Why FDA Compliance (knowledge) Matters
Is your software engineering vendor helping or hurting you?
When you are reviewing the myriad software engineering vendors out there, as part of your due diligence – for your own sanity, make sure you can verify their solid understanding of FDA and International compliance across the board.
Why do I mention this?
Recently, a team building Version 2 of an on-market medical device, asked us to review their software engineering vendor’s QMS documentation – prior to transitioning from prototype to ‘actual product’ design and development – because they had a funny feeling the documentation wasn’t 100% complete.
During our initial Q&A phase, our process expert started requesting core documentation for the Class III device, which would be needed for their upcoming submittal. At the end of this first meeting – we walked away with more questions than answers and it was immediately clear the client’s vendor didn’t have everything in place, at this phase.
Here’s how it played out.
We conducted a gap analysis of their entire QMS process including all documentation for the new product – especially all artifacts that could be provided by the vendor.
Post gap analysis showed the following items were missing, or incomplete:
- Risk Management File
After we reviewed the gap analysis findings with our client, they decided – in order to meet a very important deadline – that they would scrap all the work that was performed by this new software development vendor, and go back to the vendor they used to design/build/manufacture their first product. That first experience was 100% successful, with complete FDA acceptance.
The original vendor was more expensive, which was why they opted for a more cost-effective local vendor for the 2nd product version.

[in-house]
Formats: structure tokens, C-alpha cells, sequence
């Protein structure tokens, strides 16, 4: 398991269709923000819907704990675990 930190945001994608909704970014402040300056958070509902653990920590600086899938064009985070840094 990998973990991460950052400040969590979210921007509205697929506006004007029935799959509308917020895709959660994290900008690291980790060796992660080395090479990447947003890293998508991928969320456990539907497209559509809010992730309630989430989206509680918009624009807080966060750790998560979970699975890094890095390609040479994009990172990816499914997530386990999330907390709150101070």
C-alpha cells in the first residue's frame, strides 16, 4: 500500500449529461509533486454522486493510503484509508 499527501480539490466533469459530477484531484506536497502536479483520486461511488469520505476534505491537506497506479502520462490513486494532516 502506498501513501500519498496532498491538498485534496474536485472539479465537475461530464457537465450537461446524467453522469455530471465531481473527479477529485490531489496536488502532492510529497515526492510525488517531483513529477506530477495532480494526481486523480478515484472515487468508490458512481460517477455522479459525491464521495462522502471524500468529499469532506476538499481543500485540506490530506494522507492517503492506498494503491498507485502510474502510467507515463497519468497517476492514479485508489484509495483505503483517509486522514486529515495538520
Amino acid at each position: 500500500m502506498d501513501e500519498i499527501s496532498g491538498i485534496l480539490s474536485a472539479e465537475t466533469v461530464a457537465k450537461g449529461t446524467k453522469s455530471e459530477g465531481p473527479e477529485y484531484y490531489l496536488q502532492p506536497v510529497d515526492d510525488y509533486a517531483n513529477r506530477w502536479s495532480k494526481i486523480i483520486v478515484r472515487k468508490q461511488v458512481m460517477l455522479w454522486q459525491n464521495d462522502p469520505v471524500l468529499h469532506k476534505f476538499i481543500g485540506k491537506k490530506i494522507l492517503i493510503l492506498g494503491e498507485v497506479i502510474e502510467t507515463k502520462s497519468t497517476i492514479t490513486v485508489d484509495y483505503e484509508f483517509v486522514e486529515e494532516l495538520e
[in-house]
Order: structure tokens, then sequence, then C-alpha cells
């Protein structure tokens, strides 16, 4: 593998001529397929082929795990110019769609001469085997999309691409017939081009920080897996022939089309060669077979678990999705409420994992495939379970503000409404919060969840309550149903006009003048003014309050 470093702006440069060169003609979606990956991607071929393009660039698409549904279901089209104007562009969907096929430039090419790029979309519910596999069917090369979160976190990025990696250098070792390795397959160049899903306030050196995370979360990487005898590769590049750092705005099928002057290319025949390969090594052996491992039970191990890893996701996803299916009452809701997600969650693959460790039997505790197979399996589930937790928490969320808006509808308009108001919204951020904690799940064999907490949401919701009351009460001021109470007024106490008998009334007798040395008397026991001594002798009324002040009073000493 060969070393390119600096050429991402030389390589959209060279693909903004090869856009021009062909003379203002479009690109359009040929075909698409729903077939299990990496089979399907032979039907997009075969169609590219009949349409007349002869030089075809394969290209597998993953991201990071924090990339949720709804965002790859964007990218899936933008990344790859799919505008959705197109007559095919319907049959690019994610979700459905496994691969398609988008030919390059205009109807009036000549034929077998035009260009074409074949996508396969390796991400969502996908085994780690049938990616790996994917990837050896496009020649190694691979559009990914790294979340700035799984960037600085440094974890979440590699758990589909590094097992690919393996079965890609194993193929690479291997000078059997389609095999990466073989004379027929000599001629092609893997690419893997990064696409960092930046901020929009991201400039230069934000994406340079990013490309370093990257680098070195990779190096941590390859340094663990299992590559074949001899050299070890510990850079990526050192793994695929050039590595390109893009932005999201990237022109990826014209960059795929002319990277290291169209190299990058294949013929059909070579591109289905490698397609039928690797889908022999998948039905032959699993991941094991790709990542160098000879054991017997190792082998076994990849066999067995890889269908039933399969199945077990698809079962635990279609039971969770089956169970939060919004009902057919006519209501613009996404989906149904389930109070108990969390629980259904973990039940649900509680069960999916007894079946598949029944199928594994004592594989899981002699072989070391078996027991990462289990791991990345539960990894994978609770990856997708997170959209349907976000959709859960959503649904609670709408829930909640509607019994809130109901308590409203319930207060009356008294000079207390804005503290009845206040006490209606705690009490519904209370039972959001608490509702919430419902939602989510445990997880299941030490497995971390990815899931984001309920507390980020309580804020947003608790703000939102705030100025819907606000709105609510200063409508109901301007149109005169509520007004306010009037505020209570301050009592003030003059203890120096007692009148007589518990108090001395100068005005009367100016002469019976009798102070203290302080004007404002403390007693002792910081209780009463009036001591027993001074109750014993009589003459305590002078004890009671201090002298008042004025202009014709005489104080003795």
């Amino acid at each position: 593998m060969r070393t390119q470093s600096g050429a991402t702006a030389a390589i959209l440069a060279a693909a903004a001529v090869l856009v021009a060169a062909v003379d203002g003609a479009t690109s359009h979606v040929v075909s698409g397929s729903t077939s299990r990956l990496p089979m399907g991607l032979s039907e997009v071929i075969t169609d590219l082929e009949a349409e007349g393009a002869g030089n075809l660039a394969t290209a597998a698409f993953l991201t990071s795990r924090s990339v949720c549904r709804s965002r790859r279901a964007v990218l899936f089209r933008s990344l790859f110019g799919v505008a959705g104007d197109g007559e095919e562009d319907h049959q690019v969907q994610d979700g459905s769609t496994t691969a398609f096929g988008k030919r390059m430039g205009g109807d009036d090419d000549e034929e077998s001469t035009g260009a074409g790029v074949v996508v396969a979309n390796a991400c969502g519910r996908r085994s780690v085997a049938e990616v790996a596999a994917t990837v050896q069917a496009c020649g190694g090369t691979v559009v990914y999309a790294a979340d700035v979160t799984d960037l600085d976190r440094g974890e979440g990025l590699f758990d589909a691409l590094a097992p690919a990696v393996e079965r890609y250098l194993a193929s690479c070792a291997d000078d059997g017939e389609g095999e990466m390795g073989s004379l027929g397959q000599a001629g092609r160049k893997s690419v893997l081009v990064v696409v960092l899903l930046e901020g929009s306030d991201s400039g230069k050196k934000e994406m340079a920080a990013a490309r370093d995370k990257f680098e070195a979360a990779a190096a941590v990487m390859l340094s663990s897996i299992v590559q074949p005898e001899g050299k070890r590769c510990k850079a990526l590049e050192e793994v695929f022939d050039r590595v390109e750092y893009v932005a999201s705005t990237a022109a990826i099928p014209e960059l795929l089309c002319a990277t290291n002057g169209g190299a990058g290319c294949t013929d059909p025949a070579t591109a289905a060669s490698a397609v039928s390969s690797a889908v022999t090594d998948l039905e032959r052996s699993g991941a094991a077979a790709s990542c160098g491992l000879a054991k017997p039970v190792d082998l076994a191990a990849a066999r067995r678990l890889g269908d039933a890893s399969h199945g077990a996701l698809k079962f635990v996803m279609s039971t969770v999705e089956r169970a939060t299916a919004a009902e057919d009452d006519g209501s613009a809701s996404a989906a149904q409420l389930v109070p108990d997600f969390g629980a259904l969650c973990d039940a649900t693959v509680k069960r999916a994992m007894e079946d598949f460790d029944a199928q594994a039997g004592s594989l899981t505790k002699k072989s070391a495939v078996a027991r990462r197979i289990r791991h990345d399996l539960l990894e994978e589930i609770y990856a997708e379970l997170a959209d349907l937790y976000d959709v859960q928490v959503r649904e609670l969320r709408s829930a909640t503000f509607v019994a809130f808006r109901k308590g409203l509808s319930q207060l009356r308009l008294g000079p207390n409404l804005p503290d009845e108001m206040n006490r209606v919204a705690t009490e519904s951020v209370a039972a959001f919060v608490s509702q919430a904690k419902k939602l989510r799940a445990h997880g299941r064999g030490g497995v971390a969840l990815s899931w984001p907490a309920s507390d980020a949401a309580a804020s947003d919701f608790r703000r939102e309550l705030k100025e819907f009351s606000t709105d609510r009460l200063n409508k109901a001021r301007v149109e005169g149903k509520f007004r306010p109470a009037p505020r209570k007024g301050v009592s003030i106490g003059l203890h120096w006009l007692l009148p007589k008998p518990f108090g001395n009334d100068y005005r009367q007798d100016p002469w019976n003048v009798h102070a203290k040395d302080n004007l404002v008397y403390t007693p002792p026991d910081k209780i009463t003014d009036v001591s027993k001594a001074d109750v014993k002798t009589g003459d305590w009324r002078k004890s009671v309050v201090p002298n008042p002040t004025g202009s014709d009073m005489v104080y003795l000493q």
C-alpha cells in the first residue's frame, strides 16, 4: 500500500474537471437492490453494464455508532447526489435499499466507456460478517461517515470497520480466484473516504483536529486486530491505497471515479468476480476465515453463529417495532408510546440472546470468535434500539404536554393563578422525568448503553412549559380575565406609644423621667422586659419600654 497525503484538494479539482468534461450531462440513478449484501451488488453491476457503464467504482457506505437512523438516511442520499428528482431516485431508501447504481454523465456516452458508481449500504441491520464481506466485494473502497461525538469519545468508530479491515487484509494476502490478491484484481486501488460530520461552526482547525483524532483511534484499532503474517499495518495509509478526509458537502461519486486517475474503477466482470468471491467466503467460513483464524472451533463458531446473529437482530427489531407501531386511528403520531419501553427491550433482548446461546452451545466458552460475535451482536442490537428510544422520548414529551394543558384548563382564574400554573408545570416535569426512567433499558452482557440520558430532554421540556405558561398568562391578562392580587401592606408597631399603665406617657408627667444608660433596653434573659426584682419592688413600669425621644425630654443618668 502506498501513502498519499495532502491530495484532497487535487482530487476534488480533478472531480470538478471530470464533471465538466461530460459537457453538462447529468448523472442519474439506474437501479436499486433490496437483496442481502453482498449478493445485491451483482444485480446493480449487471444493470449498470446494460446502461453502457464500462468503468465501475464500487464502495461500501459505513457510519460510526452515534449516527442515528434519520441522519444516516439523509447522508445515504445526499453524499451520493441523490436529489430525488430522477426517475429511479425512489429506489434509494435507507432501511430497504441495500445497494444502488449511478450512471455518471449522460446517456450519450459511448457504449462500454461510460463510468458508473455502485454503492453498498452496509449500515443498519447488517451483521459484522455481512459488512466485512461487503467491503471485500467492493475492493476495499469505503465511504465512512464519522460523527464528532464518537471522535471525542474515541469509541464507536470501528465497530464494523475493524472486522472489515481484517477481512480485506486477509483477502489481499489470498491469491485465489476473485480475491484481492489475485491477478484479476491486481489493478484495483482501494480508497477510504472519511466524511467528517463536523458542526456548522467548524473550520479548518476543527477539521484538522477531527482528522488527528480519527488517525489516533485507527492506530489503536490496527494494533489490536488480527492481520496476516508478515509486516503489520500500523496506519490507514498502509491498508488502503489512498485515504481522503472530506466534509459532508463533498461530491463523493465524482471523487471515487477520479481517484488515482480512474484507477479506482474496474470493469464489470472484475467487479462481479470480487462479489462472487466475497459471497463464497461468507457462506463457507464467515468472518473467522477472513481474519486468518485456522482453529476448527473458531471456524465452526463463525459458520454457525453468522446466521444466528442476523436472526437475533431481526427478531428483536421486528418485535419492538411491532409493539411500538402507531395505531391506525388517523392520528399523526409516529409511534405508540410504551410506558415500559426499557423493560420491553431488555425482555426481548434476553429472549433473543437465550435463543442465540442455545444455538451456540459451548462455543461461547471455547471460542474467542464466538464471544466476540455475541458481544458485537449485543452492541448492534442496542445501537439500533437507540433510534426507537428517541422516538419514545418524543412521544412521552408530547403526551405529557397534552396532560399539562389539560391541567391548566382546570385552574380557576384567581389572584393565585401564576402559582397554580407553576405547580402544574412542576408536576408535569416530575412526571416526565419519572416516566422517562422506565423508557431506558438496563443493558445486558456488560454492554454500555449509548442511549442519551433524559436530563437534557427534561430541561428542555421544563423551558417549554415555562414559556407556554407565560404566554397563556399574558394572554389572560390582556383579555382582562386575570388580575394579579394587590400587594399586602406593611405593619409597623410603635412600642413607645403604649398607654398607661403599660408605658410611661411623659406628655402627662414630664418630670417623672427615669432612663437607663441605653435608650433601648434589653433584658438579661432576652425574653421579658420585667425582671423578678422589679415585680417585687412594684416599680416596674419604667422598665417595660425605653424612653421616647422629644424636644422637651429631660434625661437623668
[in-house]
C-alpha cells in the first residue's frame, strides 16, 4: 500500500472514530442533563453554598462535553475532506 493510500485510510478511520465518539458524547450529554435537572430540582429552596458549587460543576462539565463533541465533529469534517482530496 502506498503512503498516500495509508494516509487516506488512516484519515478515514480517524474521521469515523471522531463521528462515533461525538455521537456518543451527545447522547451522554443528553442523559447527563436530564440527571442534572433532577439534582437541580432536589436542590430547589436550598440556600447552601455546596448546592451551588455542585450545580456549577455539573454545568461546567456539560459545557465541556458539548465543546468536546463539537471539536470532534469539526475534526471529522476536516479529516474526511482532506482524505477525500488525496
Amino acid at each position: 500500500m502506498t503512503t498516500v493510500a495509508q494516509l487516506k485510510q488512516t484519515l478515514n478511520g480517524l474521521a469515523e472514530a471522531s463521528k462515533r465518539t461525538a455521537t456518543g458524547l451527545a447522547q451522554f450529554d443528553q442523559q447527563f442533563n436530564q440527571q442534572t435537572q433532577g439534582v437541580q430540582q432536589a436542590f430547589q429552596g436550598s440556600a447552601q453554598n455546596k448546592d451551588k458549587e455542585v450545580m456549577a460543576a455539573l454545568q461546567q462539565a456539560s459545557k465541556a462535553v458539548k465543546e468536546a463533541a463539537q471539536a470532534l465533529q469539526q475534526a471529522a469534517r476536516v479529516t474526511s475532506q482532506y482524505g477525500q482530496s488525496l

Instead, they had to throw away all the work the newer vendor performed – including 9 months of lost time – because they’d trusted the new vendor’s website compliance claims, and all their compliance experience promises.
Knowing the right questions can save you a lot of time and money.
Because we at Advantu pride ourselves on our regulatory and quality management system expertise – we sometimes take for granted that potential clients may not always know the right questions to ask.
Here are our recommended questions.
Whether you are planning a class I, II or III medical device – or associated software applications for the same – here are questions you’ll want to ask (any) software development vendor.
- What current certifications do you have
- Do you use a documented, validated compliant in-house QMS
- Do you have a Training Program
- How many Class I and II development efforts have you undertaken in the past two years
- How many Class I and II development efforts have you successfully completed on-time and within-budget in the past two years
- Which organizations will provide references for your Contract Manufacturing services
After your questions are (adequately) answered, here’s how to verify the vendor truly understands what a regulatory agency will expect.
Please show us (and explain) the following:
- Audit Summaries
- Compliance Matrix Experience:
- 21CFR Part 820
- ISO 13485:2016
- ISO 14971:2019
- IEC 62304:2015
- Intended Use Tool Validations
- Software Development Life Cycle Process Flows
- Hazard Analysis and Software DFMEA examples
- Software Change Management Procedure
When all your questions are answered to your satisfaction, and the vendor has provided at least 3 client references that you can directly confirm – then you have a much greater chance of project success with this vendor.
Why would we provide this list of questions – when Advantu also provides software engineering support?
That’s a great question, and here’s our best answer. Because it’s the right thing to do.
The Medical Device Industry is one of very few, which – if engineering/quality mistakes are made – human lives are at stake. Much like the automotive, airline, and ship building industries – don’t forget civil engineers who design, build, test and repair bridges, high rises, etc. – there is no substitute for doing everything right, 100% of the time.
Advantu wants to land on the right side of history. We continually employ techniques and provide information that helps medical device companies build safer, more reliable products (on a consistent, cost-effective basis) it’s in our best interest to do so.
We want our families, if/when they ever need to visit a doctor or hospital, to be able to completely trust the technology that contributes to their care.
Which means, if I can help a company – that I may never do business with – find the very best vendor for their new product…then I’ve done my part.
It’s the right thing to do.